Avoid coffee and tea because they can stimulate intestinal contraction. You will also want to stop drinking alcoholic beverages , such as wine, beer, and cocktails, until the diarrhea improves. Carbonated drinks like seltzer and soda can cause gas and bloating, although some people find that drinking non-carbonated ginger ale can help calm the stomach.

Desserts : Ice is a great treat that can help prevent dehydration. Brands like Pedialyte make freezers that offer complementary foods, or you can buy them or make them regular.

Avoid sweets, gum, and drinks that contain sugar alcohols such as sorbitol, xylitol , or erythritol, as they can be mildly laxative. While ice cream and pudding are soft foods, they are generally high in sugar and made from milk, which should be avoided.


Foods used for diarrhea reduce visits to the bathroom. They contain key nutrients, add fiber to strengthen stools, and help maintain electrolyte balance.

Use the list of recommended foods as a starting point and let your body be your guide.

Recommended time

If you've been vomiting, wait until you can eat solid foods before moving on to diarrhea. Try a warm broth or sip of water first and see how you feel.

Depending on the cause of your diarrhea, you can drink clear liquids for hours or a whole day. Whenever you feel like eating, choose soft foods and start with small portions.

Rest your stomach between light meals and snacks. If you still feel nauseous or feel full quickly, try eating and drinking at different times. If you feel better after a few days, gradually try to return to your normal eating habits.

Cooking tips

Some foods tend to be difficult to digest, but heating them changes their chemistry and makes it easier for your body to break them down.

If you have diarrhea with diarrhea, one of the best ways to make fruits and vegetables easier on your body is to cook them. Carrots, green beans, beets, squash, and peeled zucchini are easy to steam even in the microwave. You can also boil your favorite foods.

You can add a little salt to cooked vegetables, but omit the butter, margarine, sour cream, or sauce. Fat and oil can upset the sensitive digestive system.

As for the meat, everything should be simpler. Avoid cooking with oils, oils, or any spices or seasonings (other than a little salt). Steaming, baking, and frying are good options. Pouring chicken broth over the meat can improve its flavor and prevent it from drying out and hardening.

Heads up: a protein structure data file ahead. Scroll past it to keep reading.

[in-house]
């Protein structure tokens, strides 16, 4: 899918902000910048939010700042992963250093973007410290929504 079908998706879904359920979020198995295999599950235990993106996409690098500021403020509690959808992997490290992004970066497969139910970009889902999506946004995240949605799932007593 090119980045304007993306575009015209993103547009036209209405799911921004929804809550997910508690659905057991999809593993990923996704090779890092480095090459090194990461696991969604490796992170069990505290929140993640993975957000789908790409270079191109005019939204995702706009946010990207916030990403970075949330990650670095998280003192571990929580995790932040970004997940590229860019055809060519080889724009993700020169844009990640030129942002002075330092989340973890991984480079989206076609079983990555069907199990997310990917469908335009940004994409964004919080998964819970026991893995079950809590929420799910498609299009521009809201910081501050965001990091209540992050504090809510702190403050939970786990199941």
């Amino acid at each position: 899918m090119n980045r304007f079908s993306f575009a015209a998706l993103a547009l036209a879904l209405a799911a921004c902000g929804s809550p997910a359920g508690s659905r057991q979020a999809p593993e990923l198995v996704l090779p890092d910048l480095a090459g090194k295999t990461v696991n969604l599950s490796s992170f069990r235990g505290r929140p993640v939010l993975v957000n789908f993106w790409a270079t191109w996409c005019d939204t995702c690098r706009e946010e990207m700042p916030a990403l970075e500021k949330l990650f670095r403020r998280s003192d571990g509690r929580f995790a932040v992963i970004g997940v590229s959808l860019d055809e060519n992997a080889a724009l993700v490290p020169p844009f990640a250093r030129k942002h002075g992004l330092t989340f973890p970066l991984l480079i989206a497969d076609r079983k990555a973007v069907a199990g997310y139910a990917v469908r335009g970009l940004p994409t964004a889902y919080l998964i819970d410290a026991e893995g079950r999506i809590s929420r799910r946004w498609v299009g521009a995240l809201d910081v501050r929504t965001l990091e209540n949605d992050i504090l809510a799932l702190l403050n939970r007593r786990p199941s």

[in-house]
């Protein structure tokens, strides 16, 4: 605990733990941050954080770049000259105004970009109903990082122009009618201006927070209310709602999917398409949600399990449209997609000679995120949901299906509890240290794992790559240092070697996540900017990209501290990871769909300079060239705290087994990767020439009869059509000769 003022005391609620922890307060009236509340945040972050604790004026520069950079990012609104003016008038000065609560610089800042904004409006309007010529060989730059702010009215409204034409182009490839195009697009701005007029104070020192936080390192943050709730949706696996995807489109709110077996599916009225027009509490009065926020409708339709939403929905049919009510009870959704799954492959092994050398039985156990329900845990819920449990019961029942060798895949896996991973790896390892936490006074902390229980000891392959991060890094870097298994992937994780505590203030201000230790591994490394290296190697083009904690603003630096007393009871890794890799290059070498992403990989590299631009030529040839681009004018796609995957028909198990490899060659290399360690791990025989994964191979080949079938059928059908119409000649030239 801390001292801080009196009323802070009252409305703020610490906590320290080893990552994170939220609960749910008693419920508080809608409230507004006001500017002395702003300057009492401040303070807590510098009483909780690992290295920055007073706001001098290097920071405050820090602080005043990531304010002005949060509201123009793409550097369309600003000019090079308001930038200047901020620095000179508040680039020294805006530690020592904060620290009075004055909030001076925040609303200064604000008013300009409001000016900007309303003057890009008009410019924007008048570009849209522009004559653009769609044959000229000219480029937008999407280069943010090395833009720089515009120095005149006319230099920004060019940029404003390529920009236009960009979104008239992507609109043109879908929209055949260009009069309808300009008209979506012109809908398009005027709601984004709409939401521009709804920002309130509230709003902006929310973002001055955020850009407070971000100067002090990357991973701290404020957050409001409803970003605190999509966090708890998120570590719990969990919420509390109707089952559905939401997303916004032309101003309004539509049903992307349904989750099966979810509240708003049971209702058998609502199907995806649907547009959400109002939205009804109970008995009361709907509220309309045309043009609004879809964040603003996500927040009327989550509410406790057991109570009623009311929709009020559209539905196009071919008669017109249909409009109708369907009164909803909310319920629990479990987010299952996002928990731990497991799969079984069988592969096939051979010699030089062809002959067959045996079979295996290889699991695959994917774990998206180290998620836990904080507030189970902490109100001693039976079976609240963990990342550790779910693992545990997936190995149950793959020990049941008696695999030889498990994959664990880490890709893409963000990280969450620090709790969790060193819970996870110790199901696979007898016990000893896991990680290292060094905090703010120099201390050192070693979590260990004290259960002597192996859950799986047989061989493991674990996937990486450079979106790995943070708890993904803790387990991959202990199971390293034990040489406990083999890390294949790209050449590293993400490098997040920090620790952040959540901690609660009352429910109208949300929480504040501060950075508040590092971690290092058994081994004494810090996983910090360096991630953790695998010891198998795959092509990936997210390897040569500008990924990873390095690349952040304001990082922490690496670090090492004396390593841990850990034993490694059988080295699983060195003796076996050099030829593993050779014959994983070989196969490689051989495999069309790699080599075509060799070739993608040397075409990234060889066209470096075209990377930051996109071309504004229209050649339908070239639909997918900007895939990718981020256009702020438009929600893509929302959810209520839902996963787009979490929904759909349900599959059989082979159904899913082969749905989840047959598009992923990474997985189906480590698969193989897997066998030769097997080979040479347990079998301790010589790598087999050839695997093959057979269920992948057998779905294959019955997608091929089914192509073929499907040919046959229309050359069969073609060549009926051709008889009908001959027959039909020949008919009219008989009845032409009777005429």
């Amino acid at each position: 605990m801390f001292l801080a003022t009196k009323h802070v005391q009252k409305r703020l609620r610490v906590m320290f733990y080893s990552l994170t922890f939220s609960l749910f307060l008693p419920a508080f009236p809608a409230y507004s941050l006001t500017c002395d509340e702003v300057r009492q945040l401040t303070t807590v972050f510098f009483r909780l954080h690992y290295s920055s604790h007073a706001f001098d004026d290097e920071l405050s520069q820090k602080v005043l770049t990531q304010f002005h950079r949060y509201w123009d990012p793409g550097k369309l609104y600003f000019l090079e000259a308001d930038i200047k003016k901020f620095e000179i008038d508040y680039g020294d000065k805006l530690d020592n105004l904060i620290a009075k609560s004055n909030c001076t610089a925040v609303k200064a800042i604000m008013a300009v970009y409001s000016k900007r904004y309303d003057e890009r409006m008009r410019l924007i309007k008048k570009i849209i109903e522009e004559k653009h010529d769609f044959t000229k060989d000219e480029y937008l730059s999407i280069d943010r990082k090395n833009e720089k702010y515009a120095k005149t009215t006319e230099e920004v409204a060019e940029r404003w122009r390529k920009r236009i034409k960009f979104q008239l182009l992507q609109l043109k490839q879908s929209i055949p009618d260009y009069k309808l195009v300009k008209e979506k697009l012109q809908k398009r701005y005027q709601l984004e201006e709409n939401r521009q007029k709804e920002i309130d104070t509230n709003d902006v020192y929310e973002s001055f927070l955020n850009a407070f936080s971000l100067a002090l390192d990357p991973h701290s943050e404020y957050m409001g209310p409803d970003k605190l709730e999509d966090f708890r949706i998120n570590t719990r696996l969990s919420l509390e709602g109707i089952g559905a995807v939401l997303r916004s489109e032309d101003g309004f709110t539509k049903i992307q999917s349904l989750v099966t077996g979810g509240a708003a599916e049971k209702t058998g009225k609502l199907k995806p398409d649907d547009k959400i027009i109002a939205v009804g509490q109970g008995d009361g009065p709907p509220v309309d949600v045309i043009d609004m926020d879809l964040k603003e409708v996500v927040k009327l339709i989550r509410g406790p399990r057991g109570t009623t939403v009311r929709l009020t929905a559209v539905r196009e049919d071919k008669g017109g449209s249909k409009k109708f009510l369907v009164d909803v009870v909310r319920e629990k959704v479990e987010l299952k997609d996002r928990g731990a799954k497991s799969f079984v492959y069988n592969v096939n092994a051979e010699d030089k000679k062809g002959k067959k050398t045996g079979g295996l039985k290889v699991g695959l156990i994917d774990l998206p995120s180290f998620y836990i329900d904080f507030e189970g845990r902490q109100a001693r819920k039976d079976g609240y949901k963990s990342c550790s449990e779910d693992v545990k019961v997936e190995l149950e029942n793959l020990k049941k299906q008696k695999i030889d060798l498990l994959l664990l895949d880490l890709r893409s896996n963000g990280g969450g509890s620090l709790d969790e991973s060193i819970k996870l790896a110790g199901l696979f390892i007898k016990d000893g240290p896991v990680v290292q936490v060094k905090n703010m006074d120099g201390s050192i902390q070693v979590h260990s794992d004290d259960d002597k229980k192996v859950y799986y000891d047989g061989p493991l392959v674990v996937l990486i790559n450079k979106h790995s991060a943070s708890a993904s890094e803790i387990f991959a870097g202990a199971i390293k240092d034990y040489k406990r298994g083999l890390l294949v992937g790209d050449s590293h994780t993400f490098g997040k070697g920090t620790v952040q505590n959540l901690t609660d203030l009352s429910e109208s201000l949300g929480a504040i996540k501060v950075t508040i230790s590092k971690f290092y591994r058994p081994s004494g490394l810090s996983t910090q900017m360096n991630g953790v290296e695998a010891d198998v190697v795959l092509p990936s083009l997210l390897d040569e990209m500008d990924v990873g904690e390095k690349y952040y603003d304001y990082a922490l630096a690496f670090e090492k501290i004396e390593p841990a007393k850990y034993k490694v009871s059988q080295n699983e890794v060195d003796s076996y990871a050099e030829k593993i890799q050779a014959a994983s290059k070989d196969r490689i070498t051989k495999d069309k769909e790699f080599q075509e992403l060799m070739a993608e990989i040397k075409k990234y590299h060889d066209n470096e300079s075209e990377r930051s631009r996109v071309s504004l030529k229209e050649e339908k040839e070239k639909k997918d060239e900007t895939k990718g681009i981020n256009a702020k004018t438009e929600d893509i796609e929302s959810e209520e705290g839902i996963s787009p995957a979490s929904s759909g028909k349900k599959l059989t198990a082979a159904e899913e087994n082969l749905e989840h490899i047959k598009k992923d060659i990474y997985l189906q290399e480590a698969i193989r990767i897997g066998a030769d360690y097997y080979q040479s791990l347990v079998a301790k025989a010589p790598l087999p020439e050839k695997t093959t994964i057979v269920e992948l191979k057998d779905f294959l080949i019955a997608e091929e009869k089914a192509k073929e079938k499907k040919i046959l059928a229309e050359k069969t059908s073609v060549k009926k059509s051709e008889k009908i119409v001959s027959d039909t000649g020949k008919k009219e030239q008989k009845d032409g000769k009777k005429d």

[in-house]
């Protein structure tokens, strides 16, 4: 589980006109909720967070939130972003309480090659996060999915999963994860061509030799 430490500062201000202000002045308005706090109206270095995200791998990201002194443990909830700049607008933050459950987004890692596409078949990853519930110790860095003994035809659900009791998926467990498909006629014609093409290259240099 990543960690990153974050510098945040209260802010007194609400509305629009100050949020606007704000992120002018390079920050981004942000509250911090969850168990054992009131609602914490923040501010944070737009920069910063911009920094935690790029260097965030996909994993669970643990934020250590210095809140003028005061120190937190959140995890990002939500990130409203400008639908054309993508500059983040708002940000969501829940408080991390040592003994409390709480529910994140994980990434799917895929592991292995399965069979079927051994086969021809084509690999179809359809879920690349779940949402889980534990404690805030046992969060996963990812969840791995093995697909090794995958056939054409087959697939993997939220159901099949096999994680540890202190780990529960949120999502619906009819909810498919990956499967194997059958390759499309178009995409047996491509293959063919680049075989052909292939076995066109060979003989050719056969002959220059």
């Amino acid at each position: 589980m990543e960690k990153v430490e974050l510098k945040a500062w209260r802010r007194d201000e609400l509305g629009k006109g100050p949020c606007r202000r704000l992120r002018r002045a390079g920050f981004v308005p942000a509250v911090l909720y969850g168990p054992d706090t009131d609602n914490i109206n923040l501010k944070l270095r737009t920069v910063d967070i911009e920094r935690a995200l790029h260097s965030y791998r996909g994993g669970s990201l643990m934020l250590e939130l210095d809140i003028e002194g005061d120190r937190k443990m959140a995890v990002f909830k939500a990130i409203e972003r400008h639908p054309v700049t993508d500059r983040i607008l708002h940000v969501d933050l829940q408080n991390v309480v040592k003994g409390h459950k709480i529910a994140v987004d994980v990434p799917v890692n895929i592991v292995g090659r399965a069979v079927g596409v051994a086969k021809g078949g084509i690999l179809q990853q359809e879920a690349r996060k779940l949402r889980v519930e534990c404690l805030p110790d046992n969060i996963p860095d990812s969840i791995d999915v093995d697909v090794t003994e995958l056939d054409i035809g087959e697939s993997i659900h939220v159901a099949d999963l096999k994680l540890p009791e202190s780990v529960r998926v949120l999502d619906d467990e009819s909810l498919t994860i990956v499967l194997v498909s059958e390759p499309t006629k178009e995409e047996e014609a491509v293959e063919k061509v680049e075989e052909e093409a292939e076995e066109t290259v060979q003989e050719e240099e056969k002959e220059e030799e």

Recommendations for diarrhea for adults and children differ. Children generally have different nutritional needs, but with diarrhea-related illnesses, it is important to remember that children and babies can become dehydrated faster than adults.

Most healthcare providers agree that if a child is already eating foods included in diarrhea as part of their regular diet and is doing well, they can still eat them when they have diarrhea. When you are sick, it is better to choose from a limited selection of foods and drinks than to eat nothing at all. When it comes to preventing dehydration, drinking will be your top priority.

The American Academy of Pediatrics no longer recommends that parents restrict their children to the BRAT diet for diarrhea.

If you have another medical condition that is directly affected by your diet (such as diabetes), you need to pay special attention to what you eat. Your healthcare provider may ask you to add special dietary supplements, such as glucerin , to help keep your blood sugar levels stable.

There are some medications or supplements that you can combine with your diarrhea. People with lactose intolerance can take enzymes like Lactaid when they eat foods that contain dairy products. If you frequently experience diarrhea due to a condition such as irritable bowel syndrome ( IBS ), your healthcare provider may recommend probiotic supplements .


Whenever you need to make changes to your diet, even temporarily, it is important to consider how it will affect your life. Diarrhea is not usually a long-term problem, but it can present some everyday problems as long as it is controlled.

General nutrition

A restricted diet, even for a short period of time, can lead to decreased levels of essential nutrients. A restricted diet also makes it difficult to consume enough calories each day and drink enough fluids to stay hydrated.

Diarrhea with diarrhea should only be observed for a few days while you recover. If you need to diet frequently for diarrhea due to illness, be sure to work closely with your doctor and / or dietitian.

Stability and practicality

Preparing food for diarrhea can take a long time. If you don't like peeling and cooking fruits and vegetables, you can usually find pre-cut, pre-cooked, or peeled varieties at the store. You can also find pre-mashed or frozen foods that can be quickly reheated in the microwave.


It is generally safe to watch diarrhea for diarrhea for a short period of time, as long as you can stay hydrated. If you have another medical condition, it can be complicated by a sudden change in diet. While following the recommended diet does not pose any safety concerns, doing so without seeking medical attention when you need it.

If you don't feel better after a few days of diarrhea, call your doctor. If you can't drink enough fluids, have a high fever, see blood in your stools, or have severe pain, go to the emergency room.

If you have diabetes and frequent diarrhea , talk to your doctor or endocrinologist. Some people with diabetes develop neuropathy that affects the intestines . A condition called diabetic enteropathy can cause diarrhea. (Note that some of the more common medications used to treat diabetes, such as metformin , flag diarrhea as a side effect, although it usually goes away with time.)